In any playoff elimination format, there are always going to be those that came oh, so close, yet fell short of making it to the championship round.
In many instances, it’s heartbreaking, particularly for certain teams that had so much incentive and drive to accomplish something special this season, such as Jeff Gordon’s “Drive For Five” and Carl Edwards’ bid to leave Roush Fenway Racing in his final season with the organization as a champion.
Sadly, that’s part of what happened Sunday at Phoenix International Raceway, as Gordon, Matt Kenseth, Brad Keselowski and Edwards all ultimately ended up being eliminated.
Here’s a breakdown of those four drivers who fell short of both advancement and a chance for the championship:
For the 13th consecutive season, Gordon’s drive for a fifth championship — the so-called Drive For Five — came up short.
Even though he finished runner-up to Harvick in the race, Gordon missed advancing to Homestead by one single point as Newman’s move on Larson knocked Gordon out.
While obviously disappointed, Gordon took things in stride.
“We have a lot to hold our heads up high about,” Gordon said. “The way raced this race, this whole Chase and the whole season, we raced hard, we raced together as a team.”
But Gordon also didn’t pass up the opportunity to surreptitiously blast Keselowski again for last week’s run-in at Texas.
“But I hope we taught somebody (veiled reference to Keselowski) you can race clean, still go out there and give it your best and you don’t have to wreck people to make it in the Chase or to win the championship, Gordon said.
“This makes last week hurt that much more, but we did everything we could. Second just wasn’t good enough. Harvick was in another zip code. There was nobody that was going to get him today.
“We did a great job finishing second. I’m not happy about it, but at the same time, I’m really proud of what we’ve done this year and we’re going to try and win Homestead and end the season on a positive note.”
Bad Brad is now Sad Brad. Keselowski failed to advance to the championship round, missing the cutoff by eight points, and also missing the chance to compete for his second championship in three seasons.
“We were just a little bit short,” Keselowski said somberly. “Kevin (Harvick) was really, really strong all day long. We just weren’t strong enough to win. We were strong enough to finish second or third, and wound up fourth. We have a lot to be proud of, just not enough.
“It doesn’t really feel good, but at the end of the day, we won six races and that’s a lot to be proud of. We’re going to wind up solidly in the top five or six points, so that’s an effort to be proud of, as well.”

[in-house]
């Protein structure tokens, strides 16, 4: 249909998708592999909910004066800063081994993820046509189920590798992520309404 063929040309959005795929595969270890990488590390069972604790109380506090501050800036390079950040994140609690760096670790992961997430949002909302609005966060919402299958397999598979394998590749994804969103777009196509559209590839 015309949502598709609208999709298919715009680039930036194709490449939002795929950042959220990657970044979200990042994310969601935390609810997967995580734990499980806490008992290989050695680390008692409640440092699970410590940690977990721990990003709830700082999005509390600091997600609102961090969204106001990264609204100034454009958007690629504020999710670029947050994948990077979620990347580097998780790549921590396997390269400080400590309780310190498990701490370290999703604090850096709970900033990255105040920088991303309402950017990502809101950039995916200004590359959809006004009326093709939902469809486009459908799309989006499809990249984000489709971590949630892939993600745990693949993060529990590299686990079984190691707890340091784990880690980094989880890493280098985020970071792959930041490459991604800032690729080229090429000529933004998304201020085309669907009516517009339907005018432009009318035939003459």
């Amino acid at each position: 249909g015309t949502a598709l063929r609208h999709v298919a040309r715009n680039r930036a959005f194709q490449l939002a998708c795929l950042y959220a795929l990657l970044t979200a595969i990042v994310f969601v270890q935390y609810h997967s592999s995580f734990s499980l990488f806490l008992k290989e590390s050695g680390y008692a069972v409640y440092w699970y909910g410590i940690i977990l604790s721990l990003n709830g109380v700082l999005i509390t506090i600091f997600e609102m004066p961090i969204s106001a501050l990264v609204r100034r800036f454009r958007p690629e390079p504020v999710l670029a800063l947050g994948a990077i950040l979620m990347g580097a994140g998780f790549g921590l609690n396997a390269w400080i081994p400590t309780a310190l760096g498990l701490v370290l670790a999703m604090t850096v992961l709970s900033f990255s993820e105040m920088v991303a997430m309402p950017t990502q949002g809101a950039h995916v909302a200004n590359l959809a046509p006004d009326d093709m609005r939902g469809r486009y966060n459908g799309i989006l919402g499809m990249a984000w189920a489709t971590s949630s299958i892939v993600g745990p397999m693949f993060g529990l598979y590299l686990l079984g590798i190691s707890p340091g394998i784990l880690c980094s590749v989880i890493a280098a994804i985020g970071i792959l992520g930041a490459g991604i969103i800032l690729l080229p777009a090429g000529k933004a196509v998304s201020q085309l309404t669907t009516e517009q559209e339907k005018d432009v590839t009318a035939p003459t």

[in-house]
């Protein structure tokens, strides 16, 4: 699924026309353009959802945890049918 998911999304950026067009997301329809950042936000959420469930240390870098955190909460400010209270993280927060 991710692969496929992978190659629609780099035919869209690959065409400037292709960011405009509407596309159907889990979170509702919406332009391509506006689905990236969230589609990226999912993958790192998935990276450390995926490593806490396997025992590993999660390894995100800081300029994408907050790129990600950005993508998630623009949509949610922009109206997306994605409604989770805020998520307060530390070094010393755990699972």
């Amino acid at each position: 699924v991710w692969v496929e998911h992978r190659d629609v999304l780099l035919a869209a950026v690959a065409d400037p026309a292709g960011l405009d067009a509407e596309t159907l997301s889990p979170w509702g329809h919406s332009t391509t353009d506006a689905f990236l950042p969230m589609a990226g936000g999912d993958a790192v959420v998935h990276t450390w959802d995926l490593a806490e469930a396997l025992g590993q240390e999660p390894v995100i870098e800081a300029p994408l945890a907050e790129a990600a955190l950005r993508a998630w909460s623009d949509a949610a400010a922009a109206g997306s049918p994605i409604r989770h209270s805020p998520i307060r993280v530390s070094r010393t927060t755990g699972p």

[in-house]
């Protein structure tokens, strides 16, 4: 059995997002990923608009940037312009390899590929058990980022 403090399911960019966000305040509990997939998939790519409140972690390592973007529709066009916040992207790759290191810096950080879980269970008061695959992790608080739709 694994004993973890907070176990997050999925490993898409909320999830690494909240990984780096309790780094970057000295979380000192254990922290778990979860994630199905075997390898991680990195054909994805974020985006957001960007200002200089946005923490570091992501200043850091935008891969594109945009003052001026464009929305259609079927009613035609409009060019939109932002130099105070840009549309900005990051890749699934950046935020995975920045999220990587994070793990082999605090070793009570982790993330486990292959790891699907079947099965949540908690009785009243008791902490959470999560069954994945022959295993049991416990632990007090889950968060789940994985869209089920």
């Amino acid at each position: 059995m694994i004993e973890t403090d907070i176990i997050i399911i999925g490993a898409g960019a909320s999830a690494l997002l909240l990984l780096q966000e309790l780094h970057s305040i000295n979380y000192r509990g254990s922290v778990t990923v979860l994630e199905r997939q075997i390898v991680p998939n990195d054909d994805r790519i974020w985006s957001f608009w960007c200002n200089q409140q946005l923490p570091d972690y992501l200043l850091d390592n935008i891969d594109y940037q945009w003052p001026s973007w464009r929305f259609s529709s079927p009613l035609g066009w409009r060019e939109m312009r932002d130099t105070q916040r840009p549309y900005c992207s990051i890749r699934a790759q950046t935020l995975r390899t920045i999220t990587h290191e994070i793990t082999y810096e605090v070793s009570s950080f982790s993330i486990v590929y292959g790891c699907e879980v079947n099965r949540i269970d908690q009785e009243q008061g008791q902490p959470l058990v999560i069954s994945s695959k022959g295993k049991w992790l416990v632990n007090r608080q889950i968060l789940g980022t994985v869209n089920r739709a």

Kenseth was hoping to become the second driver to reach the championship round without having won a single race this season.
But in the end, the same guy who won a series-high seven races last season, remains winless and missed advancing to the championship round by a mere three points.
He pointed to last week’s race at Texas as being more of a reason why he fell short than his third-place finish in Sunday’s race.
“The last half of last week’s race was just disastrous,” Kenseth said. “I can’t say I’m surprised (he came up short Sunday). I’m pleasantly surprised in the way we ran today. These guys never gave up.
“We’re still going to go to Homestead and try to win the race. I was surprised we were out by one point last week, and we performed real good this week, but that just wasn’t enough.”
Can he still get that elusive first win of the season at Homestead, where he has won before?
“The performance just hasn’t been that good this year,” Kenseth said. “… We’re definitely a championship caliber team, we’re looking forward to go try and go win Homestead and get ready for next year and hopefully run (in 2015) like we did last year (2013).”
Edwards seemed like he was never in Sunday’s race from the opening green flag.
Sure, he managed to get up close to the top 10 a couple of times, but with the poor practices and qualifying effort he had on Friday and Saturday, it was just a matter of too little, too late for Edwards.
“We tried every trick that we could,” Edwards said. “We just didn’t have a lot of speed all weekend. The car actually drove pretty decently at the end, so I thought Jimmy (crew chief Jimmy Fennig) did a great job with it. We just didn’t have enough speed, so that’s how it goes.”
Edwards ultimately missed advancing to the championship race by a fairly hefty 15 points.
In falling short, it ended his hopes for a Cinderella-like story that would have culminated in his first career Cup championship in his final season with Roush Fenway Racing.
“These guys dug deep and worked hard,” Edwards said. “I’ve never been a part of something like this where everybody just doesn’t give up. This means the world.”
Edwards had so wanted to leave RFR with a going-away title, but it was not to be. He’ll try yet again for a championship next season with his new home, Joe Gibbs Racing.
“We made it awfully far, so I’m very proud of everybody,” Edwards said. “We’ll just go to Homestead and try to get another win. Hopefully, Joey (Logano) can get the win and bring Ford a championship.”
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